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Risk factors for prolonged stay after ambulatory surgery: economic considerations

Imasogie, Ngozi; Chung, Frances

Current Opinion in Anaesthesiology: April 2002 - Volume 15 - Issue 2 - p 245-249
Ethics, economics and outcome

The risk factors that prolong length of stay of ambulatory patients can be classified as preoperative, intraoperative, and postoperative. Preoperative factors include the type of surgery, ear, nose and throat and strabismus surgery, old age and pre-existing congestive heart failure. Intraoperative factors include increasing length of surgery, and general anesthesia, while postoperative factors include postoperative nausea and vomiting, excessive pain and adverse cardiovascular events. The factors that anesthesiologists can address to reduce length of stay are postoperative nausea and vomiting and excessive pain. Multimodal management of postoperative nausea and vomiting and pain can minimize adverse events and thereby reduce length of stay in the postanesthetic care unit, but will not necessarily lead to a reduction in staffing levels. As personnel costs contribute the majority of postanesthetic care unit costs, more than 95%, direct financial savings may not be possible from eliminating adverse events alone. Optimizing the use of the postanesthetic care unit and reducing total hours in the unit with higher operating room turnover may lead to indirect financial benefits.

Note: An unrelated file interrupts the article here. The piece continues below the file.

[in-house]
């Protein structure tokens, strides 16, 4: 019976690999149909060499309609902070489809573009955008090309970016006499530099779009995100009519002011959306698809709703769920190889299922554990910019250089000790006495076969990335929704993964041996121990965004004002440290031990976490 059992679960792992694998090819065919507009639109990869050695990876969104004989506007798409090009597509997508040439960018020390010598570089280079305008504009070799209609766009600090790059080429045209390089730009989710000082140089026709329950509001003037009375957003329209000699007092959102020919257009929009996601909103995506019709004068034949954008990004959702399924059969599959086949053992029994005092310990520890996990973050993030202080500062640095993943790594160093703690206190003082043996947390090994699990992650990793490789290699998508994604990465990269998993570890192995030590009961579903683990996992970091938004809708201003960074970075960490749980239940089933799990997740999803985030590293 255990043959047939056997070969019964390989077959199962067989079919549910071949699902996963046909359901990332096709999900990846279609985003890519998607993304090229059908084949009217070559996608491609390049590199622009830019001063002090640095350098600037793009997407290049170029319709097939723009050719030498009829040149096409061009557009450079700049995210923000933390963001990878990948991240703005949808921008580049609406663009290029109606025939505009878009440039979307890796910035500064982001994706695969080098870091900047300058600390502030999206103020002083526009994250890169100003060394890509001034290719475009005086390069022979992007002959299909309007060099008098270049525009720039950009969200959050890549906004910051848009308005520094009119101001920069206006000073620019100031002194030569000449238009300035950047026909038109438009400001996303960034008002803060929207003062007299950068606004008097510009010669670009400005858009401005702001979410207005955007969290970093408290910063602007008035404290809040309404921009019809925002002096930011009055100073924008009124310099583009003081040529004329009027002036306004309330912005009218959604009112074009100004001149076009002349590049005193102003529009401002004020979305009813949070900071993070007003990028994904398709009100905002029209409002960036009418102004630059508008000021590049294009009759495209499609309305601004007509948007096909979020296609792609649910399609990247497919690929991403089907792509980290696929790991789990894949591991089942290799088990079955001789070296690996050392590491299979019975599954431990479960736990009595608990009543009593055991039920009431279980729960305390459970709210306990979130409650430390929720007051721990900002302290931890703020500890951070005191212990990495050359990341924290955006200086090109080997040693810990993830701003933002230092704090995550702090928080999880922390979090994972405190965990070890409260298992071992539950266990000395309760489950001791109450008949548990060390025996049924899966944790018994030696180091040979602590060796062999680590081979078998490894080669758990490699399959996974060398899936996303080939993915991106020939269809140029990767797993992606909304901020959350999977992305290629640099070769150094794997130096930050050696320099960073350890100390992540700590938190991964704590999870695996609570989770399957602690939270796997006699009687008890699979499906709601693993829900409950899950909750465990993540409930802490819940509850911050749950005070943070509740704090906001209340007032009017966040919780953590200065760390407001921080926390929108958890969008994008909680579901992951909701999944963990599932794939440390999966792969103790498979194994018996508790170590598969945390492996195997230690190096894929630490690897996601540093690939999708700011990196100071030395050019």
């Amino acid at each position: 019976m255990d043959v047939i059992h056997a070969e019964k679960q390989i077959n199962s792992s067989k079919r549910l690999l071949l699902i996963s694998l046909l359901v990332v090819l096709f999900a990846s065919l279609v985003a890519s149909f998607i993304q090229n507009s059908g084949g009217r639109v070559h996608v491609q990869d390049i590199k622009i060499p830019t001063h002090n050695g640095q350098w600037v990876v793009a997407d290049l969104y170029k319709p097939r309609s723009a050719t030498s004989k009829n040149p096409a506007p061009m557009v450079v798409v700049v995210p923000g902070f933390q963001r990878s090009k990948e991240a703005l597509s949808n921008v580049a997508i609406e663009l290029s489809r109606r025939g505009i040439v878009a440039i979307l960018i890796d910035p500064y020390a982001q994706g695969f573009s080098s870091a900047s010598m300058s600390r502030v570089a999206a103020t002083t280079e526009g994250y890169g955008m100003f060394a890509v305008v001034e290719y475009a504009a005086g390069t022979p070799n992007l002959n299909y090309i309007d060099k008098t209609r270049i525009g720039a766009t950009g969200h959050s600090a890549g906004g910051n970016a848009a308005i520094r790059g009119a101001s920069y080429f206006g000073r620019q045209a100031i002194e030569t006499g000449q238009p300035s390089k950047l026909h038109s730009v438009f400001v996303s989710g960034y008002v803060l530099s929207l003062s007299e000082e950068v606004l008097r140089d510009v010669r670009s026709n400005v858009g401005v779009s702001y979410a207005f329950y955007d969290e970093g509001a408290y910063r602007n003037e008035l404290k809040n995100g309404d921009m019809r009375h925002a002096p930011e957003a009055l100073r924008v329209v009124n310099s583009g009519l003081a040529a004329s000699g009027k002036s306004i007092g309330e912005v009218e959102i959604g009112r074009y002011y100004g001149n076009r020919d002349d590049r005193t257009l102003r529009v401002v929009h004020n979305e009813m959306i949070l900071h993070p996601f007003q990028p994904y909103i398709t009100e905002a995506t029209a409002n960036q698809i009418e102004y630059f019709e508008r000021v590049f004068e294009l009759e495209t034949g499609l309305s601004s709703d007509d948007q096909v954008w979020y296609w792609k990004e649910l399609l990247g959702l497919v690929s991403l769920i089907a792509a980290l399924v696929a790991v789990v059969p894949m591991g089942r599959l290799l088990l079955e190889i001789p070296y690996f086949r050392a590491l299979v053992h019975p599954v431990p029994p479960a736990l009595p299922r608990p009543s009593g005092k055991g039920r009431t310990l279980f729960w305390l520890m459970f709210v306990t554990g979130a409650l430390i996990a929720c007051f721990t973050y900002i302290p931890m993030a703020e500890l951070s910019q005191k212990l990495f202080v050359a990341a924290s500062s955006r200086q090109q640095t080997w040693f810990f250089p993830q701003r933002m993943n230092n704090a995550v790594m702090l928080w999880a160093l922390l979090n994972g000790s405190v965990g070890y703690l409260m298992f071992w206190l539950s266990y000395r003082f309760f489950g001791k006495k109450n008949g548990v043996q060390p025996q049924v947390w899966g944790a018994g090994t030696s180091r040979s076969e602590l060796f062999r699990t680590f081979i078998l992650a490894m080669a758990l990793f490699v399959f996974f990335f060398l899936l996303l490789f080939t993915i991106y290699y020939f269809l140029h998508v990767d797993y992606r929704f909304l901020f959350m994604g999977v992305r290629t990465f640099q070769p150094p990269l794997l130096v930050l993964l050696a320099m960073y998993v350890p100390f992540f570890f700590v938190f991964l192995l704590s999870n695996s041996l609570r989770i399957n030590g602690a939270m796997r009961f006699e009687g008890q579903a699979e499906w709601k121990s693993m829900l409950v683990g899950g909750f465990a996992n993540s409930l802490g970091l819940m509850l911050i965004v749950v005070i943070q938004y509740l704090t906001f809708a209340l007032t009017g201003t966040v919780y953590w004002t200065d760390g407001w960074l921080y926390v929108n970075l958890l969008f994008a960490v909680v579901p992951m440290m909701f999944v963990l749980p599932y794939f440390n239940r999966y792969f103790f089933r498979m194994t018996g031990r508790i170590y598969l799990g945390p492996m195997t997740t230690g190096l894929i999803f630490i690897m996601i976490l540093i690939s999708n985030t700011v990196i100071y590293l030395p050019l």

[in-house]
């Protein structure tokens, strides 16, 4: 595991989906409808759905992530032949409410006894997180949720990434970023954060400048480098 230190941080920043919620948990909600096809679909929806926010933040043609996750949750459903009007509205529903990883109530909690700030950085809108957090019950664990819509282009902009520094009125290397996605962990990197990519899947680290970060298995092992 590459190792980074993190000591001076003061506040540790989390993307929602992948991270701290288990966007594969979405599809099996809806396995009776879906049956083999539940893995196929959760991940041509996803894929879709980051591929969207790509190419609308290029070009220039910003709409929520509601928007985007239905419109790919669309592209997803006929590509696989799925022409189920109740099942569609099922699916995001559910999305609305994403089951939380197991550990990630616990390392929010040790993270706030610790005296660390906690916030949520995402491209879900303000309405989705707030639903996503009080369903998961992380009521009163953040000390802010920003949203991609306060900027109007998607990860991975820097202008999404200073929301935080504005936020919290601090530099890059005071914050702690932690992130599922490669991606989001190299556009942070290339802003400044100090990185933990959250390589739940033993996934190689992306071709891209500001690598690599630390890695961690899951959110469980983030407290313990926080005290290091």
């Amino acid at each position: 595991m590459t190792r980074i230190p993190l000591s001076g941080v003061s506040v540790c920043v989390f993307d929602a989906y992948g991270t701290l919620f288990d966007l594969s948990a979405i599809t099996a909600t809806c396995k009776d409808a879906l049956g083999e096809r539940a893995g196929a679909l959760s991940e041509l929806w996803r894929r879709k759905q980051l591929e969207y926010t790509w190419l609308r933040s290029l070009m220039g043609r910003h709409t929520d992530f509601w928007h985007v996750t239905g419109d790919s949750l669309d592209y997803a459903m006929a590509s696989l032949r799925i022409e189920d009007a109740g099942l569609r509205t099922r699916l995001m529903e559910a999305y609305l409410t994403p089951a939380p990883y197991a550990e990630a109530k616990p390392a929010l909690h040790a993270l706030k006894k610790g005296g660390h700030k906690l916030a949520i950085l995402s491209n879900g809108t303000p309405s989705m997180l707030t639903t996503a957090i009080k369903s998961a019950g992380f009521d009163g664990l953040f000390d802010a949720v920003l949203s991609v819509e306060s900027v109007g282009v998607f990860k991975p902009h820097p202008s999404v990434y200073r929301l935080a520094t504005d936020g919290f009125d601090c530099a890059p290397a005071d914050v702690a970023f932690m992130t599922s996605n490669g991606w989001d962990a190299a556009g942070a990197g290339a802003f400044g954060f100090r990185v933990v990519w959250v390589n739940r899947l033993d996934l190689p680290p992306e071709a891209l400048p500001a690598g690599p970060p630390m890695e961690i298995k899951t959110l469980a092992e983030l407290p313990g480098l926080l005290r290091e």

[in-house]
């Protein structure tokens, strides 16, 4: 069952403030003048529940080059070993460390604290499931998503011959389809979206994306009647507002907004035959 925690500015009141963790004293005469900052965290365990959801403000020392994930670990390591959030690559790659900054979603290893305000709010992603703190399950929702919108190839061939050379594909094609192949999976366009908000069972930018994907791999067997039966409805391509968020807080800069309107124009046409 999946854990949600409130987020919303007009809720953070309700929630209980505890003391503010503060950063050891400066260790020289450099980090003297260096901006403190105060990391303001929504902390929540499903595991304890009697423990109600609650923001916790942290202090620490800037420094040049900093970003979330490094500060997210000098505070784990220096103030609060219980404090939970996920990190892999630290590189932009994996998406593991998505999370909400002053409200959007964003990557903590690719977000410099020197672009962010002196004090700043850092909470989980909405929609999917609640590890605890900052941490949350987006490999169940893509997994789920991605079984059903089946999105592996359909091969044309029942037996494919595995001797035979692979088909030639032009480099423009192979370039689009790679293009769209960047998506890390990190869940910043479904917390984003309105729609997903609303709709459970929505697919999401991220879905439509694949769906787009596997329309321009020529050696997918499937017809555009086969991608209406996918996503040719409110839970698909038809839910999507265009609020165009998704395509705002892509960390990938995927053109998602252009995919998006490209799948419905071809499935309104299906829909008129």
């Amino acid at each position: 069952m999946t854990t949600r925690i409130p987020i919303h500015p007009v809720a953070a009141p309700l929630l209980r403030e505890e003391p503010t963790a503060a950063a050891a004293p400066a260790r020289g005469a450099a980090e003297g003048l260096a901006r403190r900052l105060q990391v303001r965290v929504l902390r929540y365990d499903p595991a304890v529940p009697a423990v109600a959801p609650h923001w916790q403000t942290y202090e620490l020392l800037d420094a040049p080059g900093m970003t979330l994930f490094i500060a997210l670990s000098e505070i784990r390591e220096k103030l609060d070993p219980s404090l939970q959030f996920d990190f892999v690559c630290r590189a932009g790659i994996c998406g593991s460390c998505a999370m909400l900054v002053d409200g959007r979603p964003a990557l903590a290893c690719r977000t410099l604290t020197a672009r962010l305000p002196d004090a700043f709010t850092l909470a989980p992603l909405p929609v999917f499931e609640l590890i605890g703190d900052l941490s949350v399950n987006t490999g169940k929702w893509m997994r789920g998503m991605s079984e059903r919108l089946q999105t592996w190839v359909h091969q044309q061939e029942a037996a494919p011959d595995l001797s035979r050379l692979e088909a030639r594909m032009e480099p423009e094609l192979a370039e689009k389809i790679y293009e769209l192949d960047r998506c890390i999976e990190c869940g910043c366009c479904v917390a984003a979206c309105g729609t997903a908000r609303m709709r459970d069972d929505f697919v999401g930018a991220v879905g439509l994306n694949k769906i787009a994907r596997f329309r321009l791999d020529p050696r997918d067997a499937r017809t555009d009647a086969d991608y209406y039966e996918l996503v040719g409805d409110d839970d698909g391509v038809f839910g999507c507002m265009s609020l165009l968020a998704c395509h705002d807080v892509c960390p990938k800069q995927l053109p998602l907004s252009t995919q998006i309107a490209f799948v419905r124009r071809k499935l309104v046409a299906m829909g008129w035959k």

Department of Anesthesia, Toronto Western Hospital, University Health Network, University of Toronto, Toronto, Ontario, Canada

Correspondence to Frances Chung, Department of Anesthesia, EC 2-046, Toronto Western Hospital, 399 Bathurst St., Toronto, Ontario, Canada M5T 2S8. Tel: +1 416 603 5118; fax: +1 416 603 6494; e-mail:

© 2002 Lippincott Williams & Wilkins, Inc.